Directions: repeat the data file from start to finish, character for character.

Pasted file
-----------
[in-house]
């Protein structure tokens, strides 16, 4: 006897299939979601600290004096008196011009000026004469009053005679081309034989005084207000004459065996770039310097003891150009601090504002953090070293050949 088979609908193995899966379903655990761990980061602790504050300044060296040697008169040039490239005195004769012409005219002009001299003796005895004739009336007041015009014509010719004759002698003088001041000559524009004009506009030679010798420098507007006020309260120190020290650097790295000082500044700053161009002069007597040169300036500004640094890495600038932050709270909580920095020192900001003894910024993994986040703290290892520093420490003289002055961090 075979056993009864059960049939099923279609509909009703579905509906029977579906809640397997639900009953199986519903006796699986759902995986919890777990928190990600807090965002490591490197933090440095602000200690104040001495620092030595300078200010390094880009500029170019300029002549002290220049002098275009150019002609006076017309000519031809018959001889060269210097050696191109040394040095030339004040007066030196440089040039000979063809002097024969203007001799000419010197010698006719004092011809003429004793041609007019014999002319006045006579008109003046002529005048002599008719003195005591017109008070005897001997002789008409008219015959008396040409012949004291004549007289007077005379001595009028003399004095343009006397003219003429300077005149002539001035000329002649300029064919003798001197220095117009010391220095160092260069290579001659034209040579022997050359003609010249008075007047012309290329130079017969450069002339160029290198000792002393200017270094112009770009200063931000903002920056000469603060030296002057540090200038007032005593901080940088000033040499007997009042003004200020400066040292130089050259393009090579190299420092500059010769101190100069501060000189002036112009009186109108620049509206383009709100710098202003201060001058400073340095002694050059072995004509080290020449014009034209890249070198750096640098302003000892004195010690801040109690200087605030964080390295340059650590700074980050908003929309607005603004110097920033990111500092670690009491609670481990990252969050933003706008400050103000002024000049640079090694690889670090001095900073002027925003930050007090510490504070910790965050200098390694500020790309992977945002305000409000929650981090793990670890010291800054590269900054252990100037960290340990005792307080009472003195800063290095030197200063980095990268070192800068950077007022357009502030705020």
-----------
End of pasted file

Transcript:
[in-house]
């Protein structure tokens, strides 16, 4: 006897299939979601600290004096008196011009000026004469009053005679081309034989005084207000004459065996770039310097003891150009601090504002953090070293050949 088979609908193995899966379903655990761990980061602790504050300044060296040697008169040039490239005195004769012409005219002009001299003796005895004739009336007041015009014509010719004759002698003088001041000559524009004009506009030679010798420098507007006020309260120190020290650097790295000082500044700053161009002069007597040169300036500004640094890495600038932050709270909580920095020192900001003894910024993994986040703290290892520093420490003289002055961090 075979056993009864059960049939099923279609509909009703579905509906029977579906809640397997639900009953199986519903006796699986759902995986919890777990928190990600807090965002490591490197933090440095602000200690104040001495620092030595300078200010390094880009500029170019300029002549002290220049002098275009150019002609006076017309000519031809018959001889060269210097050696191109040394040095030339004040007066030196440089040039000979063809002097024969203007001799000419010197010698006719004092011809003429004793041609007019014999002319006045006579008109003046002529005048002599008719003195005591017109008070005897001997002789008409008219015959008396040409012949004291004549007289007077005379001595009028003399004095343009006397003219003429300077005149002539001035000329002649300029064919003798001197220095117009010391220095160092260069290579001659034209040579022997050359003609010249008075007047012309290329130079017969450069002339160029290198000792002393200017270094112009770009200063931000903002920056000469603060030296002057540090200038007032005593901080940088000033040499007997009042003004200020400066040292130089050259393009090579190299420092500059010769101190100069501060000189002036112009009186109108620049509206383009709100710098202003201060001058400073340095002694050059072995004509080290020449014009034209890249070198750096640098302003000892004195010690801040109690200087605030964080390295340059650590700074980050908003929309607005603004110097920033990111500092670690009491609670481990990252969050933003706008400050103000002024000049640079090694690889670090001095900073002027925003930050007090510490504070910790965050200098390694500020790309992977945002305000409000929650981090793990670890010291800054590269900054252990100037960290340990005792307080009472003195800063290095030197200063980095990268070192800068950077007022357009502030705020």